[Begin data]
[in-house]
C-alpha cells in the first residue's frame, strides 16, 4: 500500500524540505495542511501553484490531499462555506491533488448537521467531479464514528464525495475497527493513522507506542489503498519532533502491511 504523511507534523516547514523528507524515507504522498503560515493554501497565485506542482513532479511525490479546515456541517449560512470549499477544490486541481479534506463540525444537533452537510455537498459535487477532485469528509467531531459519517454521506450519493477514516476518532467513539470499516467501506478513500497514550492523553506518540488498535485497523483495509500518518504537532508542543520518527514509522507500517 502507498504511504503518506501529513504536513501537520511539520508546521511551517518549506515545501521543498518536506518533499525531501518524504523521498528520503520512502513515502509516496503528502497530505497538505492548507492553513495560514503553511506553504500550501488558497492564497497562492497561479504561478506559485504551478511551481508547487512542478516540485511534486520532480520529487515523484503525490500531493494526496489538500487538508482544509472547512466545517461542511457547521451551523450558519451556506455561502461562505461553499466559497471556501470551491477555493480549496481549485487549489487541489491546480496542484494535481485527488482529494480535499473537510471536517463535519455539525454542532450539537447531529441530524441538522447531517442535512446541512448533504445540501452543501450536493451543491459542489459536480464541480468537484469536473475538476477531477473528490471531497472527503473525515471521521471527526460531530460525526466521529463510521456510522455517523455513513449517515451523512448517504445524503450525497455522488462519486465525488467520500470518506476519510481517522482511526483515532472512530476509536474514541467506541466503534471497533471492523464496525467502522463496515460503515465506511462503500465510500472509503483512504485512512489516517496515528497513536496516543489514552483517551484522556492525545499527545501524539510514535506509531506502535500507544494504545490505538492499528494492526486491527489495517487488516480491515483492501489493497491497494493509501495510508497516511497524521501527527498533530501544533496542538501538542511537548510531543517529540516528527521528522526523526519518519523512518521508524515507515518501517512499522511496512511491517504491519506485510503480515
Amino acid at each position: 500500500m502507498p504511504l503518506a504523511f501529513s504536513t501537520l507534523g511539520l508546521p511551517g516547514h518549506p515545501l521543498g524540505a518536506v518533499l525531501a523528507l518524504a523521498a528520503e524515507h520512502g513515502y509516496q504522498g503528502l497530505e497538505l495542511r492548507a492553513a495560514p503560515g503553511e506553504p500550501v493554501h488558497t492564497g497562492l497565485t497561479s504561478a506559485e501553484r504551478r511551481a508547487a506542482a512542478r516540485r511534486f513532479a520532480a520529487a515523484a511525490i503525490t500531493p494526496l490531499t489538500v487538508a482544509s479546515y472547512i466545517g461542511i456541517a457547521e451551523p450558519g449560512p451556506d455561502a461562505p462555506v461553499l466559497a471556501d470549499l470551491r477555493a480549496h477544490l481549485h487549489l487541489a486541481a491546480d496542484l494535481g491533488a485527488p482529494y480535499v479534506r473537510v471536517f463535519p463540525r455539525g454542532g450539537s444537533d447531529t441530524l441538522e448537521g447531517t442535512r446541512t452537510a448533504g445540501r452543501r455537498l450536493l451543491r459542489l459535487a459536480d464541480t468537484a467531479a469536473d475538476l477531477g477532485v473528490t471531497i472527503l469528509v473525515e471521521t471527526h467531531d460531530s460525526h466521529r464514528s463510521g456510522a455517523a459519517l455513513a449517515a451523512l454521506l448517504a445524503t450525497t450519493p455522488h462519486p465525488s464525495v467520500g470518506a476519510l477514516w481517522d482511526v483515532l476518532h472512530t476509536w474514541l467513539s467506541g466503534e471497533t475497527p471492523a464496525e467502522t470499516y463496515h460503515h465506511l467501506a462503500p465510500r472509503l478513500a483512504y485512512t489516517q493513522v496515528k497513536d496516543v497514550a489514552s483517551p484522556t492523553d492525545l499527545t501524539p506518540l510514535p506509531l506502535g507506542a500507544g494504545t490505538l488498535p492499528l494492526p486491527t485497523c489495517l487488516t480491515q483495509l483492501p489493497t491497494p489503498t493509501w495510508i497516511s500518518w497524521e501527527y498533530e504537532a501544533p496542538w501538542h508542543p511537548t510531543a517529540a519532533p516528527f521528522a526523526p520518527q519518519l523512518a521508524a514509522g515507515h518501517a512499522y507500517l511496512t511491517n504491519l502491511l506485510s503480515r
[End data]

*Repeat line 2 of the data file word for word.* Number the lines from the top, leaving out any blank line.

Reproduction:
C-alpha cells in the first residue's frame, strides 16, 4: 500500500524540505495542511501553484490531499462555506491533488448537521467531479464514528464525495475497527493513522507506542489503498519532533502491511 504523511507534523516547514523528507524515507504522498503560515493554501497565485506542482513532479511525490479546515456541517449560512470549499477544490486541481479534506463540525444537533452537510455537498459535487477532485469528509467531531459519517454521506450519493477514516476518532467513539470499516467501506478513500497514550492523553506518540488498535485497523483495509500518518504537532508542543520518527514509522507500517 502507498504511504503518506501529513504536513501537520511539520508546521511551517518549506515545501521543498518536506518533499525531501518524504523521498528520503520512502513515502509516496503528502497530505497538505492548507492553513495560514503553511506553504500550501488558497492564497497562492497561479504561478506559485504551478511551481508547487512542478516540485511534486520532480520529487515523484503525490500531493494526496489538500487538508482544509472547512466545517461542511457547521451551523450558519451556506455561502461562505461553499466559497471556501470551491477555493480549496481549485487549489487541489491546480496542484494535481485527488482529494480535499473537510471536517463535519455539525454542532450539537447531529441530524441538522447531517442535512446541512448533504445540501452543501450536493451543491459542489459536480464541480468537484469536473475538476477531477473528490471531497472527503473525515471521521471527526460531530460525526466521529463510521456510522455517523455513513449517515451523512448517504445524503450525497455522488462519486465525488467520500470518506476519510481517522482511526483515532472512530476509536474514541467506541466503534471497533471492523464496525467502522463496515460503515465506511462503500465510500472509503483512504485512512489516517496515528497513536496516543489514552483517551484522556492525545499527545501524539510514535506509531506502535500507544494504545490505538492499528494492526486491527489495517487488516480491515483492501489493497491497494493509501495510508497516511497524521501527527498533530501544533496542538501538542511537548510531543517529540516528527521528522526523526519518519523512518521508524515507515518501517512499522511496512511491517504491519506485510503480515